Maryland President Wallace D. Loh last month publicly accepted “legal and moral responsibility” for the mistakes that occurred at a May 29 team workout that ultimately led to McNair’s death, and the family took exception to Brady’s unwillingness to do the same. The letter states that “Jordan’s parents were deeply disturbed by this reversal, especially since now the facts surrounding Jordan’s death are obvious and unmistakable for the world to see.”

Maryland AD says he was given bad info in immediate wake of Jordan McNair’s death

McNair was never diagnosed or properly treated for exertional heatstroke at the team workout and died 15 days later. Friday’s report, prepared by Walters Inc., an independent athletic consulting firm, highlighted many of the missteps school medical personnel made that day.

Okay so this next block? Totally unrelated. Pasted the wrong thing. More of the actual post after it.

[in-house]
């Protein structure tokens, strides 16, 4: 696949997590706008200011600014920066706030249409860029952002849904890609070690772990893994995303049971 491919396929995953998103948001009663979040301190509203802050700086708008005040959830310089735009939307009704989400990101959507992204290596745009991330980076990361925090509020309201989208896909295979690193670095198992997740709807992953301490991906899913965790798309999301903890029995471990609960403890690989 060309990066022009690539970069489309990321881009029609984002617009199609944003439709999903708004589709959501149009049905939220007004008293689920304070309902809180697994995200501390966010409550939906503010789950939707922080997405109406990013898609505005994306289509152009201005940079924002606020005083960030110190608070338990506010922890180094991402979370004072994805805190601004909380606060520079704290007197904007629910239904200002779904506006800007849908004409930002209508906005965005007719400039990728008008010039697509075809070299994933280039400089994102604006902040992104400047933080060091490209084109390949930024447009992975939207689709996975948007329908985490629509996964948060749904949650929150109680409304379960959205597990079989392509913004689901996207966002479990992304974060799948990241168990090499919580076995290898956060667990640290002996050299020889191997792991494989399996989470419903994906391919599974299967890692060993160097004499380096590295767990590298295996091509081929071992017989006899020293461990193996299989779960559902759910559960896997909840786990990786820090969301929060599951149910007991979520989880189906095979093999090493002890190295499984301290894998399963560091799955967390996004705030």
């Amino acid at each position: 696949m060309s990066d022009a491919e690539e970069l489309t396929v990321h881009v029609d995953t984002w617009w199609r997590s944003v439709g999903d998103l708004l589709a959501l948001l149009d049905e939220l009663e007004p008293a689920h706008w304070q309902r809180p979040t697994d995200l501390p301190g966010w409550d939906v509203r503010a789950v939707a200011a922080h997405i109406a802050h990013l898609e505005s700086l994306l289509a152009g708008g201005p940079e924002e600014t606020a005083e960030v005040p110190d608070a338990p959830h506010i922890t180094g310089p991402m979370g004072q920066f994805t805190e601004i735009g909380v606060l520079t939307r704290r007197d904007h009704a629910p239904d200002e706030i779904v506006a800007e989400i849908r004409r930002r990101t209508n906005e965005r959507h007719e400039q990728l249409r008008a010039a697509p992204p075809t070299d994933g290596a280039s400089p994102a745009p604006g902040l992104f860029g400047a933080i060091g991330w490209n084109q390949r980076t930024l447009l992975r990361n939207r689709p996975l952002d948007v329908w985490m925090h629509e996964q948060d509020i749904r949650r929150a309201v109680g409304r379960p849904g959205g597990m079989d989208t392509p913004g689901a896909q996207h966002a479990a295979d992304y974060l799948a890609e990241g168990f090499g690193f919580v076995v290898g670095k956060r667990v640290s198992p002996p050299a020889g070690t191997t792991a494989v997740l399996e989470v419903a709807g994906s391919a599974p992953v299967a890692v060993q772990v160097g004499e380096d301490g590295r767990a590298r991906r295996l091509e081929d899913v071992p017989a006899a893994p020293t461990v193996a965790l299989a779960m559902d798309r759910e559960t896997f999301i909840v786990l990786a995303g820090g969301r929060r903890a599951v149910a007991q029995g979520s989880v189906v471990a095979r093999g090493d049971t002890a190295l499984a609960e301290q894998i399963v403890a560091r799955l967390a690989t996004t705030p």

“Instead of culling the facts of this case and incorporating them into your analysis, you ignored them, whitewashed the findings of the Report, and then backtracked from President Loh’s statements,” said the letter, which was signed by Hassan Murphy, an attorney for the family. “The Board’s refusal to accept responsibility to Jordan’s death flies in the face of overwhelming public accounts that Jordan died because of the failures of the campus staff on May 29.”

A spokesman for the University System of Maryland said that a formal response is being prepared for the McNair family but reiterated that the board is “deeply saddened by the tragic death” of McNair.